All According to God's Plan: Southern Baptist Missions and Race, 1945-1970

Article excerpt

All According to God's Plan: Southern Baptist Missions and Race, 1945-1970. By Alan Scot Willis. Lexington: Univ. Press of Kentucky, 2005. Pp. xiii, 260. $45.

This book argues that, in the quartercentury following World War II, "Southern Baptist progressives presented a forceful argument against racism and contributed to real change in the South" (p. 12). These progressives controlled not only the denomination's Social Service and Christian Life Commissions but also the major Southern Baptist mission organizations-the Home Mission Board, the Foreign Mission Board, and the Woman's Missionary Union. They also enjoyed the support of Southern Baptist missionaries generally.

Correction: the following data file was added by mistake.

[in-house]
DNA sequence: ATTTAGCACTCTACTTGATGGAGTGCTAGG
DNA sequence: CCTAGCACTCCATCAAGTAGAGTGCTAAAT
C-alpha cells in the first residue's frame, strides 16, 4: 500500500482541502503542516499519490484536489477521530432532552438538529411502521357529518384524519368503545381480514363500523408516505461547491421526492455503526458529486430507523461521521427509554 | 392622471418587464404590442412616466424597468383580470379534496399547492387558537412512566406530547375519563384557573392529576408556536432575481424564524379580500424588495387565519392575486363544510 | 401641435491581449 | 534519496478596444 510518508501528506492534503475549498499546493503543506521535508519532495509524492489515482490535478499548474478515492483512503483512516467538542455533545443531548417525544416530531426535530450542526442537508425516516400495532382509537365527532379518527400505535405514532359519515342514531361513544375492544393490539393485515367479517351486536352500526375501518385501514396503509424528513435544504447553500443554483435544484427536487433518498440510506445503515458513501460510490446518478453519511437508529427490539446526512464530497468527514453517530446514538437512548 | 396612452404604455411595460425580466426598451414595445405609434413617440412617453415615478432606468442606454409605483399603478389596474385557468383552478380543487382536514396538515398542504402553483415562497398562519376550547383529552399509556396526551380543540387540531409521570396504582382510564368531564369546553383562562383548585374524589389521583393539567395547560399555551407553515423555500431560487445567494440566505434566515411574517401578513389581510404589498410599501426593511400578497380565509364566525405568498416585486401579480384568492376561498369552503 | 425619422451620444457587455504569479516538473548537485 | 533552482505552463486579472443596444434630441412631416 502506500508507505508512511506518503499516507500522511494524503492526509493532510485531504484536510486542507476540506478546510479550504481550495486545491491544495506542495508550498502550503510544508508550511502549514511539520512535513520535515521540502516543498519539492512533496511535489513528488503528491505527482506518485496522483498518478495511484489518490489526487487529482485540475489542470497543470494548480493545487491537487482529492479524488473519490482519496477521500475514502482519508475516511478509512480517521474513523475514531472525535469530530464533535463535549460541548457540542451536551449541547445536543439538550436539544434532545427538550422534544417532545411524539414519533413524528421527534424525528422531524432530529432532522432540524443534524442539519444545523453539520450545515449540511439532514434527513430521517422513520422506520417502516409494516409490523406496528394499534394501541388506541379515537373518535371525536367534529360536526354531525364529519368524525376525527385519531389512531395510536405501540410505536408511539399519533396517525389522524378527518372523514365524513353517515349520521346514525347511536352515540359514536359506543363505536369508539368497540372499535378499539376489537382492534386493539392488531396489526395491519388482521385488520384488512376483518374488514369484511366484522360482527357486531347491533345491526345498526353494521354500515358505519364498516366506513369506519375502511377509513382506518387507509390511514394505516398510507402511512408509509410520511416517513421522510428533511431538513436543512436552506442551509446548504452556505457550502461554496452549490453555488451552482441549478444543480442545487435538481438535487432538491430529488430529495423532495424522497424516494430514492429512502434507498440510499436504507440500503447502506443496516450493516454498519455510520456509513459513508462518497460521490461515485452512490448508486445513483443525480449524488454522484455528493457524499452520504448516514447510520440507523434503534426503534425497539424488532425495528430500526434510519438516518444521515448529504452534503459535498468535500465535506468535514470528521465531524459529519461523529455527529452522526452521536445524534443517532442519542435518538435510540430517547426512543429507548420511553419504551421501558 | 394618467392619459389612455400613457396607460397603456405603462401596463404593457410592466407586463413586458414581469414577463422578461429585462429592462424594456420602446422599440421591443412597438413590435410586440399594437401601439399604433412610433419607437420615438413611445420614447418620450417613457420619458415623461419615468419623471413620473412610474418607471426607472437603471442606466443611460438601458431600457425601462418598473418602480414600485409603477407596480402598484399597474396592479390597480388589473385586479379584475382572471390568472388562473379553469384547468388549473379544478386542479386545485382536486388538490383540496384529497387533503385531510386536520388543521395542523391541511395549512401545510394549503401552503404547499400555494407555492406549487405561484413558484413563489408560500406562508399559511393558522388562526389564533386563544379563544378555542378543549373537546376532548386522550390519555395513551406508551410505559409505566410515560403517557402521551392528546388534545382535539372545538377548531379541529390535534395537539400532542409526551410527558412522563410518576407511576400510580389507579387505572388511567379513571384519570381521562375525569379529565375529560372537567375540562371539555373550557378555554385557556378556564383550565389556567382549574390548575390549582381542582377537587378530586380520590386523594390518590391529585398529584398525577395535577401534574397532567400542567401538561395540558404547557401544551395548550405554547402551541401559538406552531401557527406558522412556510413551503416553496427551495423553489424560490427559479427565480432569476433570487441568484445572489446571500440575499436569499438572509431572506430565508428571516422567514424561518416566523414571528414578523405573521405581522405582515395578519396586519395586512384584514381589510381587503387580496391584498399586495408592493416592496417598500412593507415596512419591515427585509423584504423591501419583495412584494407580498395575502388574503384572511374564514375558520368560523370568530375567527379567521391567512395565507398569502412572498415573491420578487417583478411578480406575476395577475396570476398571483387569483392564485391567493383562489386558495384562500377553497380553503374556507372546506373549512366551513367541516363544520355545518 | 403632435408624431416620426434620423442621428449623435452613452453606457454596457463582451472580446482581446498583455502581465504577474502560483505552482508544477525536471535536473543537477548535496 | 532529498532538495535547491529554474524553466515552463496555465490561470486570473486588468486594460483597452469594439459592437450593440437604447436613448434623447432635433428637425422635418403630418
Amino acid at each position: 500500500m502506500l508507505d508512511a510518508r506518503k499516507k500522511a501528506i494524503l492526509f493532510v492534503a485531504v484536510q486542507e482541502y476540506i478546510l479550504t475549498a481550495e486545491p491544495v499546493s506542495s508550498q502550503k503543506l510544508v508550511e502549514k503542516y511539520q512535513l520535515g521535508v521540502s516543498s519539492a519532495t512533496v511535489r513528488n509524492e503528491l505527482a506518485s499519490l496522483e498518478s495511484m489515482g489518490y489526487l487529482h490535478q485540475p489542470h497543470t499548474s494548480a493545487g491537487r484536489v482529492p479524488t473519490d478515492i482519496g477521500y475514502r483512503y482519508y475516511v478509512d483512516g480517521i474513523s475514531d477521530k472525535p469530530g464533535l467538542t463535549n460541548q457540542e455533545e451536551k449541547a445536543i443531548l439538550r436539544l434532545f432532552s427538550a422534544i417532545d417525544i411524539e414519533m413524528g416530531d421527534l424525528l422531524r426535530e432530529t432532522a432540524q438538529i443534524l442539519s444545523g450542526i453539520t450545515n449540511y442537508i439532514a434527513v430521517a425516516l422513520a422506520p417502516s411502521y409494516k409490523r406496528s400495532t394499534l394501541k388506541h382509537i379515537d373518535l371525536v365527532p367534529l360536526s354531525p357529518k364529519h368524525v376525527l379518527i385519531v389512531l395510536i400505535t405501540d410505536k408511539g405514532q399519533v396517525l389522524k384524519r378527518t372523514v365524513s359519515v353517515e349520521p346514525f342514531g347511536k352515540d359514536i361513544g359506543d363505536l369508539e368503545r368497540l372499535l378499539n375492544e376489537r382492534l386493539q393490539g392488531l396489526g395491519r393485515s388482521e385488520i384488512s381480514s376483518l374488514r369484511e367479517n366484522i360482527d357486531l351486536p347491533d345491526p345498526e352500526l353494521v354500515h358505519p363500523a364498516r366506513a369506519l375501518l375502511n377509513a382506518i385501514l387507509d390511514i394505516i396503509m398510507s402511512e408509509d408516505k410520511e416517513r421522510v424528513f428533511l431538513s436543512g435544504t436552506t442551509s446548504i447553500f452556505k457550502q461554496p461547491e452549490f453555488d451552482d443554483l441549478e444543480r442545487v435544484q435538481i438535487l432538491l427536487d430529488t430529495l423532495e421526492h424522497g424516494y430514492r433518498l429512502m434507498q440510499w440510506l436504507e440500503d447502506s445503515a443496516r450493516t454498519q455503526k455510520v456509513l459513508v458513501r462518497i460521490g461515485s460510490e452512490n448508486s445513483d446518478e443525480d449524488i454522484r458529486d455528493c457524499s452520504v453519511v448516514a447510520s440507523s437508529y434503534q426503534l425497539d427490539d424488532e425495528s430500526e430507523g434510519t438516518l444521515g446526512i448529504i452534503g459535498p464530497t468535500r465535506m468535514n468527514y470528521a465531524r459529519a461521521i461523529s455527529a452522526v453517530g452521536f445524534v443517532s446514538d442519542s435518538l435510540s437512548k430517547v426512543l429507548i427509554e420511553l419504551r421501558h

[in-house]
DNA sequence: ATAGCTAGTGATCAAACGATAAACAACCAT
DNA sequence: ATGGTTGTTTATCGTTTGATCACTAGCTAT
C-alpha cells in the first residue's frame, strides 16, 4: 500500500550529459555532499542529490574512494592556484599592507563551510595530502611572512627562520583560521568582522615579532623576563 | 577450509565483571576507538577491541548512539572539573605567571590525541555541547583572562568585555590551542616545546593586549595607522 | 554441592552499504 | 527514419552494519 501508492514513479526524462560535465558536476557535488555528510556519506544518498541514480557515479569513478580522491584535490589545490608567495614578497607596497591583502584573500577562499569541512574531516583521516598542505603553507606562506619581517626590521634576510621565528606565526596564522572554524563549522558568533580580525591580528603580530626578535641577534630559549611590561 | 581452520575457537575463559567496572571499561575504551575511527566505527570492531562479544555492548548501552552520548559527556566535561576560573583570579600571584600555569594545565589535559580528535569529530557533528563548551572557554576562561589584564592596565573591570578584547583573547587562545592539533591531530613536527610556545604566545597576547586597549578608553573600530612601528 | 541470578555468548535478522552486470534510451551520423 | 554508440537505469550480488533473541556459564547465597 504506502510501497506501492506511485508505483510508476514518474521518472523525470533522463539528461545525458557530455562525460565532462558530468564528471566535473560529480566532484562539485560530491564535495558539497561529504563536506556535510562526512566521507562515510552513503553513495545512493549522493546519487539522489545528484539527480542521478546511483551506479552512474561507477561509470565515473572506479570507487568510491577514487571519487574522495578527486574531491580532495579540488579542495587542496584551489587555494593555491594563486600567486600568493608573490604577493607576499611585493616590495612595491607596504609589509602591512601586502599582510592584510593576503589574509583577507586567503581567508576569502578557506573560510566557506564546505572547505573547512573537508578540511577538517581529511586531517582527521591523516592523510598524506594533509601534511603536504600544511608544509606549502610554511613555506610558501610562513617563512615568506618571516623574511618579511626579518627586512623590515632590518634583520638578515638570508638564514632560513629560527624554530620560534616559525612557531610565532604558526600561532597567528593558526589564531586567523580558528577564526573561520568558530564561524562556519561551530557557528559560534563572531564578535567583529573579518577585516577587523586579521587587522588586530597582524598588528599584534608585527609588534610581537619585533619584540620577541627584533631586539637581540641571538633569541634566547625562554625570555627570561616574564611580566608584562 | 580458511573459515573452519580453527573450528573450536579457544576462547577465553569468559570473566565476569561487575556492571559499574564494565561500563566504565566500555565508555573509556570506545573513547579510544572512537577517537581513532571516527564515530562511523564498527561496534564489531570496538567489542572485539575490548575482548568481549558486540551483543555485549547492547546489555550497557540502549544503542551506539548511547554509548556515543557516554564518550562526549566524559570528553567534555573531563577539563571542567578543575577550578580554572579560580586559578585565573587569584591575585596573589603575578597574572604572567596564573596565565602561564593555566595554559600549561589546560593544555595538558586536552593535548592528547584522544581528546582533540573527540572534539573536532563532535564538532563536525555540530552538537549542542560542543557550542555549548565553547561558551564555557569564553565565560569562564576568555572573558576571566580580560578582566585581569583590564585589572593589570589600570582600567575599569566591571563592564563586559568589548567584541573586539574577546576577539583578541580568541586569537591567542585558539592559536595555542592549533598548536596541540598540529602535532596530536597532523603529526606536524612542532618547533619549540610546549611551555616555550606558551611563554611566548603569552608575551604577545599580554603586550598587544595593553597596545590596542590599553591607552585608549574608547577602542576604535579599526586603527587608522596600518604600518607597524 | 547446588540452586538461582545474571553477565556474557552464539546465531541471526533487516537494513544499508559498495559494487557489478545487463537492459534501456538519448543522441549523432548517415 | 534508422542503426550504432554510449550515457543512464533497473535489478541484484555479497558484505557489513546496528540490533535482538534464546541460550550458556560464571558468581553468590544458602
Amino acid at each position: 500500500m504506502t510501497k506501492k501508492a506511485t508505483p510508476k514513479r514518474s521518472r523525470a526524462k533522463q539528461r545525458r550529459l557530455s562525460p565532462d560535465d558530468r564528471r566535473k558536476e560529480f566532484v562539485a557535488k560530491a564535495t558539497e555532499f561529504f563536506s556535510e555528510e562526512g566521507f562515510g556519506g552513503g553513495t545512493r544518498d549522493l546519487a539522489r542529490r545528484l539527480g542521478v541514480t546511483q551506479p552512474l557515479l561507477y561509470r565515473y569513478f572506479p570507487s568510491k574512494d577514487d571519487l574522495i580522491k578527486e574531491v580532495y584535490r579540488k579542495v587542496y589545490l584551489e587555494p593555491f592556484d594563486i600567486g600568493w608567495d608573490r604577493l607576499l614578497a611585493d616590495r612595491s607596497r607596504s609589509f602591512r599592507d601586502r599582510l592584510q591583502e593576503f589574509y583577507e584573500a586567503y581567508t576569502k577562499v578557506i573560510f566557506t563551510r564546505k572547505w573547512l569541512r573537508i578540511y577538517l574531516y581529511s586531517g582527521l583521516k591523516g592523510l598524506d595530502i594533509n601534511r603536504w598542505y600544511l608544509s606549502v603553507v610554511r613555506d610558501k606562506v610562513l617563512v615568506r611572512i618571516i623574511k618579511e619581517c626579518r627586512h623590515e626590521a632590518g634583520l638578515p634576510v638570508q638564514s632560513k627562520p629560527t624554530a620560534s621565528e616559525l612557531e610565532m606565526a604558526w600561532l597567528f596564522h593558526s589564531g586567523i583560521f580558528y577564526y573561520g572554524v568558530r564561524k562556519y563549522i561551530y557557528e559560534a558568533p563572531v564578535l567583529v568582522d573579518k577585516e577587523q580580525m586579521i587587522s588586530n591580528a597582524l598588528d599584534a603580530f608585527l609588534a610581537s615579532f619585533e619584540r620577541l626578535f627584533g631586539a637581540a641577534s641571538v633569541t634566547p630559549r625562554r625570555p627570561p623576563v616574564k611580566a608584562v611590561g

To document this argument, the author turns to "the popular literature of the Convention's three main mission organizations" (p. 5), a half-dozen periodicals, some of which were aimed primarily at women or youth. The book consists largely of summaries and quotations from material in these periodicals, much of which is highly repetitious. Believing that this "consistency is one of the most remarkable aspects of this study" (p. 196), Willis emphasizes it by organizing his work thematically rather than chronologically. Southern Baptist African missions, for example, are dealt with primarily in chapter 3, though the author returns later to the role of African students in the desegregation of Southern Baptist educational institutions in the United States. …


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